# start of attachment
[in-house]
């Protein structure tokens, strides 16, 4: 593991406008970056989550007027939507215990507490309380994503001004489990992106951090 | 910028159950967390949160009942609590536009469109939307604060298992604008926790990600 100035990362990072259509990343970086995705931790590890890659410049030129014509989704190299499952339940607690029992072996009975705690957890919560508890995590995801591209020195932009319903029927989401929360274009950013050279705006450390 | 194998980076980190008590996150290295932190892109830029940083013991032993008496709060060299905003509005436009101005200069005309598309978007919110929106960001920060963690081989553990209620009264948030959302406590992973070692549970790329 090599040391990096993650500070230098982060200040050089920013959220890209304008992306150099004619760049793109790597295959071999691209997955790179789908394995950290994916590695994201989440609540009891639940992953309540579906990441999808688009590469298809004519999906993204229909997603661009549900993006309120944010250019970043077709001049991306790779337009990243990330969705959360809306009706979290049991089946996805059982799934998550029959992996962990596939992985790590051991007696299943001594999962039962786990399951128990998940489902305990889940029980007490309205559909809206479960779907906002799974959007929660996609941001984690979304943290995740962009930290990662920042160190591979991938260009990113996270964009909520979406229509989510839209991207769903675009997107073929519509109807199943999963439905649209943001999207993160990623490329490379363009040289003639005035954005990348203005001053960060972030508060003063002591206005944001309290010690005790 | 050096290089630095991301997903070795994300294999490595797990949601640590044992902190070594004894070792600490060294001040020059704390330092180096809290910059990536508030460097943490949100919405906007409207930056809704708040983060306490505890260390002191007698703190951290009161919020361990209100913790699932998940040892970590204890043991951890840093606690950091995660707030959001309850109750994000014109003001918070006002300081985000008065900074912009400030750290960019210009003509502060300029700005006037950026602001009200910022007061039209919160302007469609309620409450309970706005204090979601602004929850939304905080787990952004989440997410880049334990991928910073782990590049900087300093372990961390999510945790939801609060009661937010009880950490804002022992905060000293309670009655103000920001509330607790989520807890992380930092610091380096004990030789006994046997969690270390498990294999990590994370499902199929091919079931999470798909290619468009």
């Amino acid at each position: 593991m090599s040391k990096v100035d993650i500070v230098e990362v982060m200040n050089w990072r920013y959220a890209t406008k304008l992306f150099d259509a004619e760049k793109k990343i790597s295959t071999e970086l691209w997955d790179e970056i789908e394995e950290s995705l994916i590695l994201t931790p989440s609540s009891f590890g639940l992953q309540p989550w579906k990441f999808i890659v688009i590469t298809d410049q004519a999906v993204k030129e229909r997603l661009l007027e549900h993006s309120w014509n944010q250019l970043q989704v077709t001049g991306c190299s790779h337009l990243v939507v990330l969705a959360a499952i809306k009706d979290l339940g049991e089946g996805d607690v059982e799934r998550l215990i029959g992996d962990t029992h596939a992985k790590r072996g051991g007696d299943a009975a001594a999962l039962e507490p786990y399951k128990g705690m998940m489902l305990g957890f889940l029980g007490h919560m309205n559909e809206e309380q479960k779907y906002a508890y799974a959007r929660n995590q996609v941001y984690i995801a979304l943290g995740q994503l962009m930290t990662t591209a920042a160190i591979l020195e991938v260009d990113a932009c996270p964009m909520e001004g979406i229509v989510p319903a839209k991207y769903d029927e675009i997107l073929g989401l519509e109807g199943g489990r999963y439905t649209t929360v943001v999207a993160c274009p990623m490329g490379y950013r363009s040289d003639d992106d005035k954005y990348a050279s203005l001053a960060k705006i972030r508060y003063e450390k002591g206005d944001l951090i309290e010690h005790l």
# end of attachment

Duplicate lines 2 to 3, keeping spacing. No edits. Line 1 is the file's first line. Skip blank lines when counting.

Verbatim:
């Protein structure tokens, strides 16, 4: 593991406008970056989550007027939507215990507490309380994503001004489990992106951090 | 910028159950967390949160009942609590536009469109939307604060298992604008926790990600 100035990362990072259509990343970086995705931790590890890659410049030129014509989704190299499952339940607690029992072996009975705690957890919560508890995590995801591209020195932009319903029927989401929360274009950013050279705006450390 | 194998980076980190008590996150290295932190892109830029940083013991032993008496709060060299905003509005436009101005200069005309598309978007919110929106960001920060963690081989553990209620009264948030959302406590992973070692549970790329 090599040391990096993650500070230098982060200040050089920013959220890209304008992306150099004619760049793109790597295959071999691209997955790179789908394995950290994916590695994201989440609540009891639940992953309540579906990441999808688009590469298809004519999906993204229909997603661009549900993006309120944010250019970043077709001049991306790779337009990243990330969705959360809306009706979290049991089946996805059982799934998550029959992996962990596939992985790590051991007696299943001594999962039962786990399951128990998940489902305990889940029980007490309205559909809206479960779907906002799974959007929660996609941001984690979304943290995740962009930290990662920042160190591979991938260009990113996270964009909520979406229509989510839209991207769903675009997107073929519509109807199943999963439905649209943001999207993160990623490329490379363009040289003639005035954005990348203005001053960060972030508060003063002591206005944001309290010690005790 | 050096290089630095991301997903070795994300294999490595797990949601640590044992902190070594004894070792600490060294001040020059704390330092180096809290910059990536508030460097943490949100919405906007409207930056809704708040983060306490505890260390002191007698703190951290009161919020361990209100913790699932998940040892970590204890043991951890840093606690950091995660707030959001309850109750994000014109003001918070006002300081985000008065900074912009400030750290960019210009003509502060300029700005006037950026602001009200910022007061039209919160302007469609309620409450309970706005204090979601602004929850939304905080787990952004989440997410880049334990991928910073782990590049900087300093372990961390999510945790939801609060009661937010009880950490804002022992905060000293309670009655103000920001509330607790989520807890992380930092610091380096004990030789006994046997969690270390498990294999990590994370499902199929091919079931999470798909290619468009």
């Amino acid at each position: 593991m090599s040391k990096v100035d993650i500070v230098e990362v982060m200040n050089w990072r920013y959220a890209t406008k304008l992306f150099d259509a004619e760049k793109k990343i790597s295959t071999e970086l691209w997955d790179e970056i789908e394995e950290s995705l994916i590695l994201t931790p989440s609540s009891f590890g639940l992953q309540p989550w579906k990441f999808i890659v688009i590469t298809d410049q004519a999906v993204k030129e229909r997603l661009l007027e549900h993006s309120w014509n944010q250019l970043q989704v077709t001049g991306c190299s790779h337009l990243v939507v990330l969705a959360a499952i809306k009706d979290l339940g049991e089946g996805d607690v059982e799934r998550l215990i029959g992996d962990t029992h596939a992985k790590r072996g051991g007696d299943a009975a001594a999962l039962e507490p786990y399951k128990g705690m998940m489902l305990g957890f889940l029980g007490h919560m309205n559909e809206e309380q479960k779907y906002a508890y799974a959007r929660n995590q996609v941001y984690i995801a979304l943290g995740q994503l962009m930290t990662t591209a920042a160190i591979l020195e991938v260009d990113a932009c996270p964009m909520e001004g979406i229509v989510p319903a839209k991207y769903d029927e675009i997107l073929g989401l519509e109807g199943g489990r999963y439905t649209t929360v943001v999207a993160c274009p990623m490329g490379y950013r363009s040289d003639d992106d005035k954005y990348a050279s203005l001053a960060k705006i972030r508060y003063e450390k002591g206005d944001l951090i309290e010690h005790l």